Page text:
Pan coasts down its private highway within the Encke Gap.
The process by which Pan (28 kilometers, or 17 miles across) maintains the gap, clearing the neighborhood around its orbit, is believed to be similar to the way that planets clear gaps in debris disks around young stars.
This view looks toward the unilluminated side of the rings from about 11 degrees above the ringplane.
The limb of Saturn is seen through the rings at upper left.
The image was taken in visible light with the Cassini spacecraft narrow-angle camera on April 24, 2008. The view was obtained at a distance of approximately 1.3 million kilometers (784,000 miles) from Pan. Image scale is 8 kilometers (5 miles) per pixel.
The Cassini-Huygens mission is a cooperative project of NASA, the European Space Agency and the Italian Space Agency. The Jet Propulsion Laboratory, a division of the California Institute of Technology in Pasadena, manages the mission for NASA's Science Mission Directorate, Washington, D.C. The Cassini orbiter and its two onboard cameras were designed, developed and assembled at JPL. The imaging operations center is based at the Space Science Institute in Boulder, Colo.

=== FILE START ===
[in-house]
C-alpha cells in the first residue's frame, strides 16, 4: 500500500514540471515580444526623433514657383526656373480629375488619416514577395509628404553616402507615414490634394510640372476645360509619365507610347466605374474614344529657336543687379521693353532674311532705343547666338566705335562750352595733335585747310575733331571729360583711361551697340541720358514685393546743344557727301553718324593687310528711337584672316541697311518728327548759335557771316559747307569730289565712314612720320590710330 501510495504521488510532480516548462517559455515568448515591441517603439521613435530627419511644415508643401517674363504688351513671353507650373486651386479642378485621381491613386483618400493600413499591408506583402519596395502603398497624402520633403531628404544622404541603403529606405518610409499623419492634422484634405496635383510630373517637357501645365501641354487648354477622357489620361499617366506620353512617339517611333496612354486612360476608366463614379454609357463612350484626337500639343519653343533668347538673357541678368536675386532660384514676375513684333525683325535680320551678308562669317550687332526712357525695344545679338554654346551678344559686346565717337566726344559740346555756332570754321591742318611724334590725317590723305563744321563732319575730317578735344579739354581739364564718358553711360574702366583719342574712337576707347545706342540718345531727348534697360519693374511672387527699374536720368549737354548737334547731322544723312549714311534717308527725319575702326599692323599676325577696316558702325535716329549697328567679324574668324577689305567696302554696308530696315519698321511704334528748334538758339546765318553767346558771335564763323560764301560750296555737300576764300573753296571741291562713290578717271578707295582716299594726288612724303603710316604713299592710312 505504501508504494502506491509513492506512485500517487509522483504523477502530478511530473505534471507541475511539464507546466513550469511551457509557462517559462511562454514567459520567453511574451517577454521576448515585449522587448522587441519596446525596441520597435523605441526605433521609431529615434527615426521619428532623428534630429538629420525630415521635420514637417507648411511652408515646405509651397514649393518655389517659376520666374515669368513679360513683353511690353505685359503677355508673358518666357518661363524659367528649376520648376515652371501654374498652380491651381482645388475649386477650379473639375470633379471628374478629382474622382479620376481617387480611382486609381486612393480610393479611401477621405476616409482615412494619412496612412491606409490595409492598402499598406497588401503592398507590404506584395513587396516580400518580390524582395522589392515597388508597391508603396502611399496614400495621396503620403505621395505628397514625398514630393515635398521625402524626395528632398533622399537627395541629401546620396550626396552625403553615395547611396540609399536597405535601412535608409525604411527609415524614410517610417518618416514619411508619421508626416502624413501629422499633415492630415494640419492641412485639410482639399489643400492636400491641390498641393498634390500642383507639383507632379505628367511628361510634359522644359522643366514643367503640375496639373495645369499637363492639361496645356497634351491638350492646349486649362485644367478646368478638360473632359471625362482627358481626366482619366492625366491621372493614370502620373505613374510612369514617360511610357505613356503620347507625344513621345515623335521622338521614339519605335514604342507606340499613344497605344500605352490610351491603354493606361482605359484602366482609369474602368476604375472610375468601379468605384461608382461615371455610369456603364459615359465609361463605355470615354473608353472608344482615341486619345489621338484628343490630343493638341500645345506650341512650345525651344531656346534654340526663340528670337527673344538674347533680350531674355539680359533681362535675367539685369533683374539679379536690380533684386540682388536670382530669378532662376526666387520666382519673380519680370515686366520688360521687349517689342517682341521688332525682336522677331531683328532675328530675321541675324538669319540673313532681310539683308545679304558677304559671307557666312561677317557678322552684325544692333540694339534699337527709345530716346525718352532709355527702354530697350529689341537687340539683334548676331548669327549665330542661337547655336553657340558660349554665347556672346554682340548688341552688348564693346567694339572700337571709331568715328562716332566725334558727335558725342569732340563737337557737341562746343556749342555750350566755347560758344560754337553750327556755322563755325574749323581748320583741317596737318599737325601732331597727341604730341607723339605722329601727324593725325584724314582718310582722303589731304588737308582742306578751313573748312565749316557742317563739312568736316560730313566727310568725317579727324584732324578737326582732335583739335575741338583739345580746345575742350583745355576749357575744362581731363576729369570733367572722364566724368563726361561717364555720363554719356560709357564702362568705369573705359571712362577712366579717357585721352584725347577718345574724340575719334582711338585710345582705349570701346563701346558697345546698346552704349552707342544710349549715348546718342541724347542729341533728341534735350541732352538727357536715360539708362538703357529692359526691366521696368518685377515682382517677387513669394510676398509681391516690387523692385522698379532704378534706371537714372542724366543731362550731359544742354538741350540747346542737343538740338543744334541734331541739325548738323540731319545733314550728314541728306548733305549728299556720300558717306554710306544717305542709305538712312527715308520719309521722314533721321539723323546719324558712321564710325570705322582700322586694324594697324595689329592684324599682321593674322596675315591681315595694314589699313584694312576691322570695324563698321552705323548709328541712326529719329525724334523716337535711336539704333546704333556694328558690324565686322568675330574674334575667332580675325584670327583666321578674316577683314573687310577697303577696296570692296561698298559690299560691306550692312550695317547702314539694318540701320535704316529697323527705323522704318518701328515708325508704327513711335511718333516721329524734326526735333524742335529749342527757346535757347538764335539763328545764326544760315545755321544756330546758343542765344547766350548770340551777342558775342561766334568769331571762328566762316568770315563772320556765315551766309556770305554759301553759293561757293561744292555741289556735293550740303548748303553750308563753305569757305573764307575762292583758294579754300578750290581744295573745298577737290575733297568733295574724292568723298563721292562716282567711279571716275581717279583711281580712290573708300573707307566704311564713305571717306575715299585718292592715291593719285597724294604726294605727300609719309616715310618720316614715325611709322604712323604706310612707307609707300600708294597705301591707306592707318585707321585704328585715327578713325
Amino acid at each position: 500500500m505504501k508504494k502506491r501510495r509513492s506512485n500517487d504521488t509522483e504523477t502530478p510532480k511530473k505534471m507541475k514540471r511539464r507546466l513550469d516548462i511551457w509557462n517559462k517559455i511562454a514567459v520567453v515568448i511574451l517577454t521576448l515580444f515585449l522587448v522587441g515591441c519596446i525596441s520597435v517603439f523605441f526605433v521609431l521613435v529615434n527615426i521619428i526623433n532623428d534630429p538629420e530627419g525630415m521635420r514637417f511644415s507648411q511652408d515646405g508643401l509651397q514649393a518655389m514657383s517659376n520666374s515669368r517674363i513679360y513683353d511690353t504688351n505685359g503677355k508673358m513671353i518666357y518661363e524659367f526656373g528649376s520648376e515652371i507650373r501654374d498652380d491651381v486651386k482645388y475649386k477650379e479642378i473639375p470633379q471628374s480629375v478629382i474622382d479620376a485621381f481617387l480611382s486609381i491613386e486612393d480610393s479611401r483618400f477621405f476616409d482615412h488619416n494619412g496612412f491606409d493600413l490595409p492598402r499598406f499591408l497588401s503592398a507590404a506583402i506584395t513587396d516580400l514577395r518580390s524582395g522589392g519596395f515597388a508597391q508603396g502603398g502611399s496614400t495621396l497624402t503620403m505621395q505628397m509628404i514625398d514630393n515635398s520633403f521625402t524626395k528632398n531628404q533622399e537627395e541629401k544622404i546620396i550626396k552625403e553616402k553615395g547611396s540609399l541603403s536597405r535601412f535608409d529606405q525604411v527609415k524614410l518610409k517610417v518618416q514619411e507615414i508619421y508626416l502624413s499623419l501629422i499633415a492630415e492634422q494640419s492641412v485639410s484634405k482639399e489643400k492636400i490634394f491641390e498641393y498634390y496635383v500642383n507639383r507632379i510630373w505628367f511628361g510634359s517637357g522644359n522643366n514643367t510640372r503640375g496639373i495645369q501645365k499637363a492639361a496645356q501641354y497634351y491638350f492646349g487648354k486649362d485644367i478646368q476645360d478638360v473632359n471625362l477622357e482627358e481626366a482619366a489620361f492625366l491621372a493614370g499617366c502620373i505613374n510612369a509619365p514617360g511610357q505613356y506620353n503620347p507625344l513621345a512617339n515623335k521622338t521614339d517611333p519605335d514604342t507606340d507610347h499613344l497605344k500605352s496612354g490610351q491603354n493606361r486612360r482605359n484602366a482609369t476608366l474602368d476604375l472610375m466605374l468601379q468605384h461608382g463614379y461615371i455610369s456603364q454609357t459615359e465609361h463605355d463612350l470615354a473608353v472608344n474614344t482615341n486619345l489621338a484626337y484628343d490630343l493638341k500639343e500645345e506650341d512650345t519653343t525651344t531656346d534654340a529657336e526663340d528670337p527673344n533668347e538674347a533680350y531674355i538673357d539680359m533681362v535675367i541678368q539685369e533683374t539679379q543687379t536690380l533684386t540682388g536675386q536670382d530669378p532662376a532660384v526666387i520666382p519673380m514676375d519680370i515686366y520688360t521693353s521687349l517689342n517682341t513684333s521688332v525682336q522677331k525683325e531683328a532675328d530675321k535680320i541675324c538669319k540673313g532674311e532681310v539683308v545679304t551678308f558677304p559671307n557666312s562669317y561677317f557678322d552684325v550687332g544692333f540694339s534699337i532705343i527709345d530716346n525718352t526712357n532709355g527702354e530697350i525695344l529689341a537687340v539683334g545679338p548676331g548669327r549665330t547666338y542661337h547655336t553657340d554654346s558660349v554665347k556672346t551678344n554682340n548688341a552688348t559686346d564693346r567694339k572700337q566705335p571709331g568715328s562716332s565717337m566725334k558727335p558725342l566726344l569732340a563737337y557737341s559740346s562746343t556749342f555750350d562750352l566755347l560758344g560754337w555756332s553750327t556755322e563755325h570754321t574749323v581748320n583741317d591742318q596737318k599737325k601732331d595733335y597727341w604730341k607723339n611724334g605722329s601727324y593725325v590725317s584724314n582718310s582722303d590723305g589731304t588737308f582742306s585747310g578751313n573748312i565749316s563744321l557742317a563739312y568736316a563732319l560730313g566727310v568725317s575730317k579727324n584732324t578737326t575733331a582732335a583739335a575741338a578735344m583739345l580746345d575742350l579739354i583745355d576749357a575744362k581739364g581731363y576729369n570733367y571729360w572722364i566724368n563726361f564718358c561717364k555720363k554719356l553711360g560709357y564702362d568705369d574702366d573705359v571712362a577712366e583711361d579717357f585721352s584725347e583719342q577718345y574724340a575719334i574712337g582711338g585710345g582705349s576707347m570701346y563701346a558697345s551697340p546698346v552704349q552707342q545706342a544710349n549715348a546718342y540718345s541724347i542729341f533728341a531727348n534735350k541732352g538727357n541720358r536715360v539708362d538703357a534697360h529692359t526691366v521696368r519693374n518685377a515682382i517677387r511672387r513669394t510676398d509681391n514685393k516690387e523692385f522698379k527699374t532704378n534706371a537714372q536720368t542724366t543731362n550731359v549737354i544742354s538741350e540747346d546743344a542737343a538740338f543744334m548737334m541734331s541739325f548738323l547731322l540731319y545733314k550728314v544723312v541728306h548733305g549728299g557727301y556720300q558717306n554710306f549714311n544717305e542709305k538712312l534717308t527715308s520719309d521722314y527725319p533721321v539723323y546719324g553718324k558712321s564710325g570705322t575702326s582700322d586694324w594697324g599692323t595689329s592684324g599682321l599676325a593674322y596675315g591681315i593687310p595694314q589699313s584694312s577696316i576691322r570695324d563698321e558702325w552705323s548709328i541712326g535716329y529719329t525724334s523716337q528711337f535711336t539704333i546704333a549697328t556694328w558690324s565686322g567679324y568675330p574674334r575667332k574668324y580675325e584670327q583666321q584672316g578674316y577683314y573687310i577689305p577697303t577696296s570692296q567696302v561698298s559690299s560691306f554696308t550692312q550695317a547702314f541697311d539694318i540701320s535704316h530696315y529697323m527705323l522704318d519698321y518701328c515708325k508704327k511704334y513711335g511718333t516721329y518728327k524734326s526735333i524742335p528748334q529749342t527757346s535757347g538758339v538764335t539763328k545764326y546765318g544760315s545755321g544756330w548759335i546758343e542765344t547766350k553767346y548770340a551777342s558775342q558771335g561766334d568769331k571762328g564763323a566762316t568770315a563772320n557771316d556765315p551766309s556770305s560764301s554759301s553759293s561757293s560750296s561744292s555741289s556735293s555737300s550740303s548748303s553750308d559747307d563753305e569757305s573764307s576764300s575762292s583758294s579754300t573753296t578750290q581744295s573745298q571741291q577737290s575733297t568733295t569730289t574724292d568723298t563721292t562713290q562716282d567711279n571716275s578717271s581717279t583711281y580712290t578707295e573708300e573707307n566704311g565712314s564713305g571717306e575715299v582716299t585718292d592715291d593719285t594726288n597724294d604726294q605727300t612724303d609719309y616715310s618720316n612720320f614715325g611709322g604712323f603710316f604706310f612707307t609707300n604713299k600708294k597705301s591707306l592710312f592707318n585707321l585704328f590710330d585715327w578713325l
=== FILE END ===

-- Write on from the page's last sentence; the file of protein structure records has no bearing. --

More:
For more information about the Cassini-Huygens mission visit http://saturn.jpl.nasa.gov/. The Cassini imaging team homepage is at http://ciclops.org.